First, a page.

Lawrence Knighton is the sales executive of Chick-fil-A.
"On the Job with ..." is a weekly Sunday Inc. series, spotlighting area business owners and executives. Today's interview is with Lawrence C. Knighton, sales and marketing director for Chick-fil-A in Albany.
Q. If you were a young adult fresh out of college, what would you do first in searching for a job?
A. I would have done my job market homework while in college or before entering college.
Q. What was the first thing you spent money on when you received your first paycheck?
A. A new suit.
Q. What's the single most effective technique you found during the past two years for keeping employees motivated?
A. The one thing that keeps employees motivated is when you allow them to take ownership of the business and get their input. At Chick-fil-A, everyone is important and the employees feel as if it is their business.
Q. What was your first job?
A. My first job was a paper route.
Q. What led you to your current position? Why did you want to operate your own business?
A. I was a raving fan of Chick-fil-A and was a friend of the operator, K.J. Wari. I inquired about a position with Mr. K.J., and at the time he needed someone in sales and marketing. This position fell in line with what I had been doing most of my life and it has been a tremendous blessing.
Q. Do you have a role model or mentor in your career?
A. My role model would definitely have to be Mr. K.J. Wari. He instills great leadership values in all of the employees. His philosophy is that we hire eagles and not chickens. Chickens are ordinary, and eagles are extraordinary. I use this same philosophy in the church that I pastor. I try to put people in positions that are not just ordinary, but extraordinary.
Q. What is the biggest lesson you as a business leader learned from the recent recession?
A. The recession will not affect you when you offer consistent top notch customer service. Even in ministry, our church has experienced a minimum 25 percent growth in every area yearly because we strive to offer excellent customer service at the church consistently.
Q. If you could turn the clock back on one aspect of technology - examples e-mail, automated phone systems, cell phones, PDAs, etc. - what would you most like to see go away?
A. The one thing that is hurting businesses is the automated phone service. It is imperative to maintain a personal relationship with the people who pay your bills. Many companies are trying to cut spending, but automated phone service takes away the human touch.
Q. What is your favorite
A. The Blackberry. Can't live without it.
Q. What was the last book you read? Do you have things you read daily or regularly?
A. "The Servant" by James C. Hunt. It is a book about the true essence of leadership.
Q. I'm up and going by? And what is your morning routine?
A. I am up and going by 7 a.m. Generally, I try to read when I first get up. Then, I eat breakfast and I head off to work.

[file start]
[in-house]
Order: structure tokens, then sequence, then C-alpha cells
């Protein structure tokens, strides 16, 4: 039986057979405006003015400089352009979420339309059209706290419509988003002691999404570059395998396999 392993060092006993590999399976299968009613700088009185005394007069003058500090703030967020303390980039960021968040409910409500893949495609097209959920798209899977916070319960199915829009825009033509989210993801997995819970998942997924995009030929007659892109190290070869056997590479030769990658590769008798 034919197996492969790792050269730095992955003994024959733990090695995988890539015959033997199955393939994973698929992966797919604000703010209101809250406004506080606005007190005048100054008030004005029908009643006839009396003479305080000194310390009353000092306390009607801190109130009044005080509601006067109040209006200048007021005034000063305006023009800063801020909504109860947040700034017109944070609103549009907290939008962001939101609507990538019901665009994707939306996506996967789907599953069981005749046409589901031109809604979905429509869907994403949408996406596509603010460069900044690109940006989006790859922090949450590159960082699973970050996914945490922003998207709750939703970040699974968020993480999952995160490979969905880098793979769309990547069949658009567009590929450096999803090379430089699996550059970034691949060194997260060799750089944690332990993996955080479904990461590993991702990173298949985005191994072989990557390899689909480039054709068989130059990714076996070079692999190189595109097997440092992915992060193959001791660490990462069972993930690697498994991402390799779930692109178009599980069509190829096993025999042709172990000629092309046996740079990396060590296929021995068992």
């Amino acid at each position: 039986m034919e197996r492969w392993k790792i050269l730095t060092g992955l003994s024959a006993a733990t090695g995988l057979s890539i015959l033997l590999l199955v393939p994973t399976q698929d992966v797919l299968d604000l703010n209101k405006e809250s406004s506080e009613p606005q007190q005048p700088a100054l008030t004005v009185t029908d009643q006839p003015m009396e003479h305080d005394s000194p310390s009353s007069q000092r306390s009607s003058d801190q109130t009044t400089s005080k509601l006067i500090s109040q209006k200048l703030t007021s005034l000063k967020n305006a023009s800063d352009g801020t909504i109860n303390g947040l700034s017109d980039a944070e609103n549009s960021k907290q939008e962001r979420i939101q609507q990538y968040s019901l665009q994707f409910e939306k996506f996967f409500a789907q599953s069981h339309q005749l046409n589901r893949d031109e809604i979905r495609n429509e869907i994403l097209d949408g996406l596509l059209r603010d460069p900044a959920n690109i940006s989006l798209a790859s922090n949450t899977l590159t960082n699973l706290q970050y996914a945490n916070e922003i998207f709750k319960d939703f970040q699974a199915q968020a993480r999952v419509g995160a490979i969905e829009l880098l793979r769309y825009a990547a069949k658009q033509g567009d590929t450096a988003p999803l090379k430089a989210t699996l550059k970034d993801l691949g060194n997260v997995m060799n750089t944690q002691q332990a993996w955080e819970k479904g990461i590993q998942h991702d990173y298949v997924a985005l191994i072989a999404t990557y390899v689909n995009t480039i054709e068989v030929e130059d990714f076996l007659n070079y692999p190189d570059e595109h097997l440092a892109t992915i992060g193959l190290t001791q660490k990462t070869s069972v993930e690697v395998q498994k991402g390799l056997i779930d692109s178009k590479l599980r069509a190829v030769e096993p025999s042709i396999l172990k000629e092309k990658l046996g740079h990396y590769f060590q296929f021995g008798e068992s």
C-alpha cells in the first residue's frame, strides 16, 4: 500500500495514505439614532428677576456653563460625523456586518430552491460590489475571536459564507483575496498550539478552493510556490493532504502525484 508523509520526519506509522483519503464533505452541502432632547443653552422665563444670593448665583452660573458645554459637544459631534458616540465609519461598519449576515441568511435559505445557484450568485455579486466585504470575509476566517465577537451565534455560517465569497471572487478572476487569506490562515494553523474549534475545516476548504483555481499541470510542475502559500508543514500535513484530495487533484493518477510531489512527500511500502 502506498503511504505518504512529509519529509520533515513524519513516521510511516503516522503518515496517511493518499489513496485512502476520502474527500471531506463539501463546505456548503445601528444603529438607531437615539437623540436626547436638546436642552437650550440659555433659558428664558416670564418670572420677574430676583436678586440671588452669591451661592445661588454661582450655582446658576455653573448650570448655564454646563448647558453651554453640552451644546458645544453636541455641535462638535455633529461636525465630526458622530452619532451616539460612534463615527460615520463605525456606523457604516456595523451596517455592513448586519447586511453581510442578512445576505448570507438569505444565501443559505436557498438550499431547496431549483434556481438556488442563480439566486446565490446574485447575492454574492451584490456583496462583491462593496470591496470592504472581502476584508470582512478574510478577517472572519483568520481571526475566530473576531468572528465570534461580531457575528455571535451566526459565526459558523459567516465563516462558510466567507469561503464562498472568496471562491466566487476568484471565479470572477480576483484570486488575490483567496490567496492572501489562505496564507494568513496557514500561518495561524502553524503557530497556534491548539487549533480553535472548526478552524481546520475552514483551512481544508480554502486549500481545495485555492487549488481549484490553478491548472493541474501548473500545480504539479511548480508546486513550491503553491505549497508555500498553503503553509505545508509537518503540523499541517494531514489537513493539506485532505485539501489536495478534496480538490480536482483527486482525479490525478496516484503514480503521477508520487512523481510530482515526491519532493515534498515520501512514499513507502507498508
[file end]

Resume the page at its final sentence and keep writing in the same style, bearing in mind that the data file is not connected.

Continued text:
Q. Favorite hobbies or activity outside work?
A. Reading, hanging out in Destin and deep sea fishing. We try to go deep sea fishing at least three times a year.
Q. If you could take back one business decision you made in your career, what would it be?
A. I would have worked at Chick-fil-A a long time ago. Chick-fil-A is the best-kept secret of all time.
Q. Best thing about your job?
A. Meeting people and being involved in the community. It is a joy when we put together a catering menu for a special event or just cater lunch at the office or schools and see the smiles on the customers' faces when it is over.
Q. Worst thing about your job?
A. When I don't reach the goals that I have set for the year.
Q. The most beneficial course I took in school was?
A. Business management.
Q. What would be your dream job if you were able to pick a position outside your current career path?
A. My dream job would be to own my own record label and be a full-time promoter. In the 1990s I was a promoter and I also had the privilege of getting record deals for a couple of artists. That has always stuck with me, and I still feel like it will happen eventually.
Q. Finish this thought; "On the first anniversary of my retirement, I see myself...
A. In Africa on a safari with my family.
Q. What is the one trait a strong business leader cannot afford to be without?
A. People skills. There are many people in leadership capacities who do not have the skills to get along with people, and that makes for an uncomfortable environment.
Q. Crystal ball time: What's your call on when the economic recovery for our area will be in full swing?
A. I believe that America as a whole is dealing with the seven-year famine that God had the Children of Israel because of their apostasy. I believe that it will be at least three more years before we can really begin to see signs of economic improvement.
Q. What kind of music might I find on your list of most played on your iPod?
A. Gospel, jazz and R&B.
Q. What do you think is the biggest change Albany will see in the next 10 years?
A. The one biggest change that has to happen in Albany is a major improvement in our public educational system. Albany will not grow in any aspect until we as a community get involved and hold the people accountable for ensuring that we not only graduate literate students, but we graduate students who can go on to post- secondary education without having to take remedial classes.
Cities that experience growth are the cities that have good educational systems.
Q. What was the best vacation you've ever taken? Why?
A. The best vacation I have ever taken was with my son and his classmate in Vegas for his 21st birthday. We have family there and he always wanted to go, so I took him there for his 21st birthday. He was able to see the city and meet family members he had not met before.